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Building authenticity in crisis communications

Posted on 21st July 2020 at 13:01pm

Swiftly springing into action with a well-oiled plan and a team that knows just what to do and when could, has historically been seen to be the heart of an effective crisis response. In 2020 however, it simply isn’t enough to have the plans, policies, and procedures to deal with a crisis or emergency. You need to have more, says crisis communications consultant, Amanda Coleman.

We are currently witnessing a need for communication that comes from the heart of an organisation, not from the logical brain. Image: macrovector/123rf

Crisis communication has been going through a period of change in the past three years. Businesses and organisations that acknowledge and understand this, can respond effectively with their communication. The pace of this change has increased owing to the impact of the Covid-19 pandemic.

Two concepts that are now becoming central to an effective crisis communication response are authenticity and empathy. These must be seen in the words that are used, the actions that are taken and from the very top of the organisation. This is not about being a slick media operator and having all the statements pre-prepared and ready to go.

We are witnessing a need for communication that comes from the heart of an organisation, not from the logical brain. This leads to additional pressures on many other aspects of the crisis response, including the leadership skills that are required. Keeping the balance of appearing to be in charge and having things under control while, on the other hand showing some vulnerability, can be tough. Many weeks of working from home, seeing inside people’s homes, spotting their pets in the background of video calls and watching as family members appear in the background, has broken down many barriers. Now is the time to build on this.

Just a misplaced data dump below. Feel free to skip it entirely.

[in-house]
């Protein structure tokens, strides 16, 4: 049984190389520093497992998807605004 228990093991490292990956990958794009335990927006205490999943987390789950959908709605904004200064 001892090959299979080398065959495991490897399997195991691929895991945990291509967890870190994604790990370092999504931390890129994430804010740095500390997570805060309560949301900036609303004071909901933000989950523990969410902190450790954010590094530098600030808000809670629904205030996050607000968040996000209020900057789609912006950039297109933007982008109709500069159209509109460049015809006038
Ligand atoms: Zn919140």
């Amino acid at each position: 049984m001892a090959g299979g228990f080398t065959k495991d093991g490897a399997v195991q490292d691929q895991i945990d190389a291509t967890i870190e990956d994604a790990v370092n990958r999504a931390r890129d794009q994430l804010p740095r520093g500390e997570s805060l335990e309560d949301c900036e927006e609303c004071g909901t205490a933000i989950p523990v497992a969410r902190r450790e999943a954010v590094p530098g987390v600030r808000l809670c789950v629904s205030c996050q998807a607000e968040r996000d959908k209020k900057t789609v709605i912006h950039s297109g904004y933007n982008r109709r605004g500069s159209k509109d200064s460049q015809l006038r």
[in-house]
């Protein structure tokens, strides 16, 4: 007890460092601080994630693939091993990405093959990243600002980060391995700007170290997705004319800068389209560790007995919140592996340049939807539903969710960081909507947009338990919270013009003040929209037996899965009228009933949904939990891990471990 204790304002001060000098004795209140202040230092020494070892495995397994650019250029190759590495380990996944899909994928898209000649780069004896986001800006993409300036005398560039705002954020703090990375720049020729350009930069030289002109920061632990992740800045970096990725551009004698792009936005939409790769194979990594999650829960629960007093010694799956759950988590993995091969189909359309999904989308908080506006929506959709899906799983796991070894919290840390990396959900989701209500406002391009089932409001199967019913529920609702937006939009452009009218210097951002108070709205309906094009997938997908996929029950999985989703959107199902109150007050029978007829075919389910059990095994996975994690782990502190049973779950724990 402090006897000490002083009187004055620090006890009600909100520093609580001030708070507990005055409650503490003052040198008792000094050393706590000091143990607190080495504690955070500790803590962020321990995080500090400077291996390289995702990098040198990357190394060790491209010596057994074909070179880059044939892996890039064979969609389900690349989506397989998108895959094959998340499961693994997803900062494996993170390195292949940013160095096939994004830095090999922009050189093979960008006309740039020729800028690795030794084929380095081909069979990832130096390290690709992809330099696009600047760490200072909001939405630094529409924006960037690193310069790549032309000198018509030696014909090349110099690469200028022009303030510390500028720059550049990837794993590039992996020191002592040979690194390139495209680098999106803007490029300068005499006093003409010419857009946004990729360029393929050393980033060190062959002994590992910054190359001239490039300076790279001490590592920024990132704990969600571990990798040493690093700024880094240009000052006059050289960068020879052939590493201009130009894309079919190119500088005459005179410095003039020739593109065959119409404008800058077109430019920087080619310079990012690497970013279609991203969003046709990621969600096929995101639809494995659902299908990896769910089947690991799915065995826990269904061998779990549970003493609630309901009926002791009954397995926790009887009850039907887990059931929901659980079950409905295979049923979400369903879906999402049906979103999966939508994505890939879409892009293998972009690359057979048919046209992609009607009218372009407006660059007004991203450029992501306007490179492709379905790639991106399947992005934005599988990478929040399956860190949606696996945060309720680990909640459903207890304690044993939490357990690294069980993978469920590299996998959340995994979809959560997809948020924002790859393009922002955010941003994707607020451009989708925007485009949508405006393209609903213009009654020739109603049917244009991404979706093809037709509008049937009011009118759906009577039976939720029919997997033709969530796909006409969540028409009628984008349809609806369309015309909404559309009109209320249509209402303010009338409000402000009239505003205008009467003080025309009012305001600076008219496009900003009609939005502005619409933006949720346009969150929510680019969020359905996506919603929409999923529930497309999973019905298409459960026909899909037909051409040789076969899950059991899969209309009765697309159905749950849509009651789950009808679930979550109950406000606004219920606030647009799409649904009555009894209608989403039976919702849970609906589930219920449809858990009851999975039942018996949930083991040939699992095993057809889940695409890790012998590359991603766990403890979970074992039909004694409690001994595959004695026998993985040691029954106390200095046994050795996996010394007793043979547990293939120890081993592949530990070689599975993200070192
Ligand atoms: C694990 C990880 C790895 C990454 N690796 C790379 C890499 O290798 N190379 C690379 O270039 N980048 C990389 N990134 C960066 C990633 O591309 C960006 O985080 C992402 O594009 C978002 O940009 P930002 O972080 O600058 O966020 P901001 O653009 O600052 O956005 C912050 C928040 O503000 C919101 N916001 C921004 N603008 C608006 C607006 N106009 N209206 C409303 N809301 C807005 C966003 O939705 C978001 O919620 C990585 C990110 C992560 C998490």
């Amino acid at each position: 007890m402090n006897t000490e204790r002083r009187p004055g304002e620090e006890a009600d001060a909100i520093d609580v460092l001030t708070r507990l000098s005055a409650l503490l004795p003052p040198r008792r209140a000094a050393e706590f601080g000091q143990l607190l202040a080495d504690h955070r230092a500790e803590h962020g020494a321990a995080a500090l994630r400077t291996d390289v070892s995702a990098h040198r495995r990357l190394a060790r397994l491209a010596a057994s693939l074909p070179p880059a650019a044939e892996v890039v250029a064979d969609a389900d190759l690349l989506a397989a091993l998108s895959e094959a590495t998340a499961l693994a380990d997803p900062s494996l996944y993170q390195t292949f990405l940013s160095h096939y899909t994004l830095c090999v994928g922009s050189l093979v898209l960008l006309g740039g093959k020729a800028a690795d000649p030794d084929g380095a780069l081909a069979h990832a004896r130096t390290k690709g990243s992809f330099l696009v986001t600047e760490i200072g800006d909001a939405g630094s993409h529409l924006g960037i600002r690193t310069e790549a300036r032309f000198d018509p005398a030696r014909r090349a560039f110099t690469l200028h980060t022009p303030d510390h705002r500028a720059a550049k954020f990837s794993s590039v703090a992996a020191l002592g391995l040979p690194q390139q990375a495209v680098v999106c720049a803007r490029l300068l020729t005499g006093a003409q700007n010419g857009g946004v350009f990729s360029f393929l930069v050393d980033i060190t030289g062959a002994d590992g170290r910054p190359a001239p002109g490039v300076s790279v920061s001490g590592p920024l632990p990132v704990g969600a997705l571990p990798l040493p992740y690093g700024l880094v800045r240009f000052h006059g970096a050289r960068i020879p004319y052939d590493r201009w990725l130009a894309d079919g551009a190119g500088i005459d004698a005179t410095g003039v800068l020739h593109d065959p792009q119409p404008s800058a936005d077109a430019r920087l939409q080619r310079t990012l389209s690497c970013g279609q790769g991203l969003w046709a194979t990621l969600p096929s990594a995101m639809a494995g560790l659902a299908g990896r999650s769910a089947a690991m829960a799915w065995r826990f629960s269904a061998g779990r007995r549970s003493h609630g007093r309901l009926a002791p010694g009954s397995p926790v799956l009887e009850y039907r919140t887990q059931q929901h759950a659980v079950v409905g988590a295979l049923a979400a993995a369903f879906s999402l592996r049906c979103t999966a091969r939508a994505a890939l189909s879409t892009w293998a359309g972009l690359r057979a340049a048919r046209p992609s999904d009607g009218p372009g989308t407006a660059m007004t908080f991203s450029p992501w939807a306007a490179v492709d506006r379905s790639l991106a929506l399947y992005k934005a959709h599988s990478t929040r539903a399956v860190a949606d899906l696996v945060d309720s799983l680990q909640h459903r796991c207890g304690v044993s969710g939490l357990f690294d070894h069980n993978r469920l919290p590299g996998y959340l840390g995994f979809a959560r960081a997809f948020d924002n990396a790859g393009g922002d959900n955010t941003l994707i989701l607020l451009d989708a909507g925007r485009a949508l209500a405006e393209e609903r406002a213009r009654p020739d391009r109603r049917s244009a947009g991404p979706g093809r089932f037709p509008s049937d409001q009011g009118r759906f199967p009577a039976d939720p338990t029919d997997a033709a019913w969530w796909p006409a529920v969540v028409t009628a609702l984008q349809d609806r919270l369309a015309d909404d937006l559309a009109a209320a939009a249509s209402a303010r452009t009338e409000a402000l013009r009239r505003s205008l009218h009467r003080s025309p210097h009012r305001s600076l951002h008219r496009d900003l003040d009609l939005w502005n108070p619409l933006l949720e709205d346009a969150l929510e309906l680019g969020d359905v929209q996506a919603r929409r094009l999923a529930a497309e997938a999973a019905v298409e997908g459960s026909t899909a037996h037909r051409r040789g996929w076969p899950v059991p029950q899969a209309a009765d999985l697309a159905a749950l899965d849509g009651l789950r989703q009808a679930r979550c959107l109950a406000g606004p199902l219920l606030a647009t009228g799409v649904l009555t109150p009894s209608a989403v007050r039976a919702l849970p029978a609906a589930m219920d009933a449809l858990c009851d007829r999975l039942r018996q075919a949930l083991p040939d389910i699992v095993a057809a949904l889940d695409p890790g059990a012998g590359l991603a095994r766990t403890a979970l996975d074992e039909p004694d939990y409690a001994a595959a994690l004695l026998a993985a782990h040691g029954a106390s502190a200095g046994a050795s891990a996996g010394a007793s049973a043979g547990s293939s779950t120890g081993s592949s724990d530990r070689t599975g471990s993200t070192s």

Effective crisis communication stems from what you do, not what you say. If your actions and approach are rooted in dealing with the crisis so that it has a minimal impact on people, you are heading down the right road. Supporting this with honest information, delivered authentically and with transparency, will speed you towards your destination.

Covid-19 has put huge pressures on business leaders, who are faced with redesigning how they work to live with the pandemic while continuing to be economically viable. At the start of the year, nobody thought that this would be a requirement of senior leaders. To add to this, they are also faced with the challenge of ‘being themselves’. Business leaders are the same as everyone else; they have the same pressures, concerns and are not always immaculately turned out or prepared. So, who has carried this off well?

One of the people to watch is the much-praised New Zealand Prime Minister, Jacinda Ardern. She manages to balance being direct, decisive and taking action with being a mother, showing herself at home dealing with lockdown and even answering questions about the Easter Bunny. This has added a huge amount of credibility to her crisis response, as she demonstrates strength and warmth simultaneously. Prime Minister Ardern projected the same attributes in the response to the New Zealand terror attacks in 2019, with empathy and honesty; what is more, they were delivered authentically.

The challenge of authenticity is that you cannot fake it effectively. This means developing a whole range of additional skills as a leader that will allow you to become more genuine and break down the barriers. These are the so-called ‘soft skills’ that often get overlooked in leadership training programmes. We need leaders who are skilled in vulnerability, empathy, corporate social responsibility, altruism and all things, alongside business acumen. It is not easy, but then we should not expect leading through a crisis to be simple.

Crisis response still needs that slick, well-practised plan but, from now on, it should be a plan that is focused on doing the right thing for the people who are affected. First and foremost, it should identify the consequences and help to manage them, so the impact is lessened and the move to recovery can be quicker. Now is the time to revisit the crisis management plans and procedures and look at them from the outside of the business in.

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